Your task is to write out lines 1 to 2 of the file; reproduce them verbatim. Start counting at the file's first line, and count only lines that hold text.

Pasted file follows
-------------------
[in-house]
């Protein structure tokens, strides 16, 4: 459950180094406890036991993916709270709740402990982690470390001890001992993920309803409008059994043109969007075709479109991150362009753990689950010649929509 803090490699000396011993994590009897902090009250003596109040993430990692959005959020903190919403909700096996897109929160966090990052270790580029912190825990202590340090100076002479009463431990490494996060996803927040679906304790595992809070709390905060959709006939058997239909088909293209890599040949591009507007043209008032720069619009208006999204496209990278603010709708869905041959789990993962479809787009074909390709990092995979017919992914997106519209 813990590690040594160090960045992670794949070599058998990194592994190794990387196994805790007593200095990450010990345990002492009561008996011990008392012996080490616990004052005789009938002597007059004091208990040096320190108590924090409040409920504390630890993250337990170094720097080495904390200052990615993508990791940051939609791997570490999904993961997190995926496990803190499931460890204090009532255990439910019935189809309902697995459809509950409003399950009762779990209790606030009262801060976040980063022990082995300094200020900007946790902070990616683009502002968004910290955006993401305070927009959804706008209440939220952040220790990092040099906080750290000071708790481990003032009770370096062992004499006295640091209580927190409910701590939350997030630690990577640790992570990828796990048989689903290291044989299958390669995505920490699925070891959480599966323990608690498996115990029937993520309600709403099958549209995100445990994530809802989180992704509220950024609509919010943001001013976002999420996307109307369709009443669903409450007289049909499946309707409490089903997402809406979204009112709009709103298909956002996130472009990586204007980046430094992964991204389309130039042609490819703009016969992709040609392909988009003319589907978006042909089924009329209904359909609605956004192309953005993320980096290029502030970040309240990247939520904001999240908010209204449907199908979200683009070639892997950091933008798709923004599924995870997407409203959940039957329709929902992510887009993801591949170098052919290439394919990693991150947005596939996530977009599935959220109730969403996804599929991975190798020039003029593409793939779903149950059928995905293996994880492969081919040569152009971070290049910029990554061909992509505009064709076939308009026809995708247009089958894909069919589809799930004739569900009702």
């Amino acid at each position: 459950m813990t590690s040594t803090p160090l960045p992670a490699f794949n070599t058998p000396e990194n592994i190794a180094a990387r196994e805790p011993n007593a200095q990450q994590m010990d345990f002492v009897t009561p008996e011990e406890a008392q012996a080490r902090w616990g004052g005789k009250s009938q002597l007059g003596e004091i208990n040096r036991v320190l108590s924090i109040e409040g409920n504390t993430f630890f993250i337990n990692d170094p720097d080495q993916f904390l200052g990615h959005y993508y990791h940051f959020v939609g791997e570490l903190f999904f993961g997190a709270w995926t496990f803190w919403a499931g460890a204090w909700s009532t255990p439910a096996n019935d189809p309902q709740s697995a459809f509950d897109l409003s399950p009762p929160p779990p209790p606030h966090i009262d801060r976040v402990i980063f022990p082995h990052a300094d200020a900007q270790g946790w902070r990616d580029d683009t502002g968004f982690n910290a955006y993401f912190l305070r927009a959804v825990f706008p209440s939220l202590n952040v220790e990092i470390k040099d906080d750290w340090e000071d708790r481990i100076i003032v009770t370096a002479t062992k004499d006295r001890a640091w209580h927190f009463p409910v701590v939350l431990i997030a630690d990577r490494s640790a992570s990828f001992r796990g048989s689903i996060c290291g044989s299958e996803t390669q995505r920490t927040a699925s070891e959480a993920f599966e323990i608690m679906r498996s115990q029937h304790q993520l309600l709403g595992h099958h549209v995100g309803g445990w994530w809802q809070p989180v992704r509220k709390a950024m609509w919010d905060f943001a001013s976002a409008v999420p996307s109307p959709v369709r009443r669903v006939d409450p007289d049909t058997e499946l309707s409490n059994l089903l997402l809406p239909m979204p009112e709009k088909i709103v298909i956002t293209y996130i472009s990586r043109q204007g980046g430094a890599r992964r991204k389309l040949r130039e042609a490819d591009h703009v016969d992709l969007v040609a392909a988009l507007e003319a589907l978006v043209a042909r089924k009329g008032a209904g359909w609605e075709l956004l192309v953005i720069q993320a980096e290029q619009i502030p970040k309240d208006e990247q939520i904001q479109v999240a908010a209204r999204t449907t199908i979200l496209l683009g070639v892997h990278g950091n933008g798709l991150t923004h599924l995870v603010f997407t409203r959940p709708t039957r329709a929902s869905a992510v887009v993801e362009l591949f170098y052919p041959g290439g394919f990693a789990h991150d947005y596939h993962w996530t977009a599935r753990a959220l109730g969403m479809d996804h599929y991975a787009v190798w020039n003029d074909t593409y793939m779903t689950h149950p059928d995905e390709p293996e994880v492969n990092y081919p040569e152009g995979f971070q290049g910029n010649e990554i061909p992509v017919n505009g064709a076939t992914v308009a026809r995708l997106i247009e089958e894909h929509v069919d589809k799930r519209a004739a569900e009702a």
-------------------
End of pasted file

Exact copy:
[in-house]
């Protein structure tokens, strides 16, 4: 459950180094406890036991993916709270709740402990982690470390001890001992993920309803409008059994043109969007075709479109991150362009753990689950010649929509 803090490699000396011993994590009897902090009250003596109040993430990692959005959020903190919403909700096996897109929160966090990052270790580029912190825990202590340090100076002479009463431990490494996060996803927040679906304790595992809070709390905060959709006939058997239909088909293209890599040949591009507007043209008032720069619009208006999204496209990278603010709708869905041959789990993962479809787009074909390709990092995979017919992914997106519209 813990590690040594160090960045992670794949070599058998990194592994190794990387196994805790007593200095990450010990345990002492009561008996011990008392012996080490616990004052005789009938002597007059004091208990040096320190108590924090409040409920504390630890993250337990170094720097080495904390200052990615993508990791940051939609791997570490999904993961997190995926496990803190499931460890204090009532255990439910019935189809309902697995459809509950409003399950009762779990209790606030009262801060976040980063022990082995300094200020900007946790902070990616683009502002968004910290955006993401305070927009959804706008209440939220952040220790990092040099906080750290000071708790481990003032009770370096062992004499006295640091209580927190409910701590939350997030630690990577640790992570990828796990048989689903290291044989299958390669995505920490699925070891959480599966323990608690498996115990029937993520309600709403099958549209995100445990994530809802989180992704509220950024609509919010943001001013976002999420996307109307369709009443669903409450007289049909499946309707409490089903997402809406979204009112709009709103298909956002996130472009990586204007980046430094992964991204389309130039042609490819703009016969992709040609392909988009003319589907978006042909089924009329209904359909609605956004192309953005993320980096290029502030970040309240990247939520904001999240908010209204449907199908979200683009070639892997950091933008798709923004599924995870997407409203959940039957329709929902992510887009993801591949170098052919290439394919990693991150947005596939996530977009599935959220109730969403996804599929991975190798020039003029593409793939779903149950059928995905293996994880492969081919040569152009971070290049910029990554061909992509505009064709076939308009026809995708247009089958894909069919589809799930004739569900009702």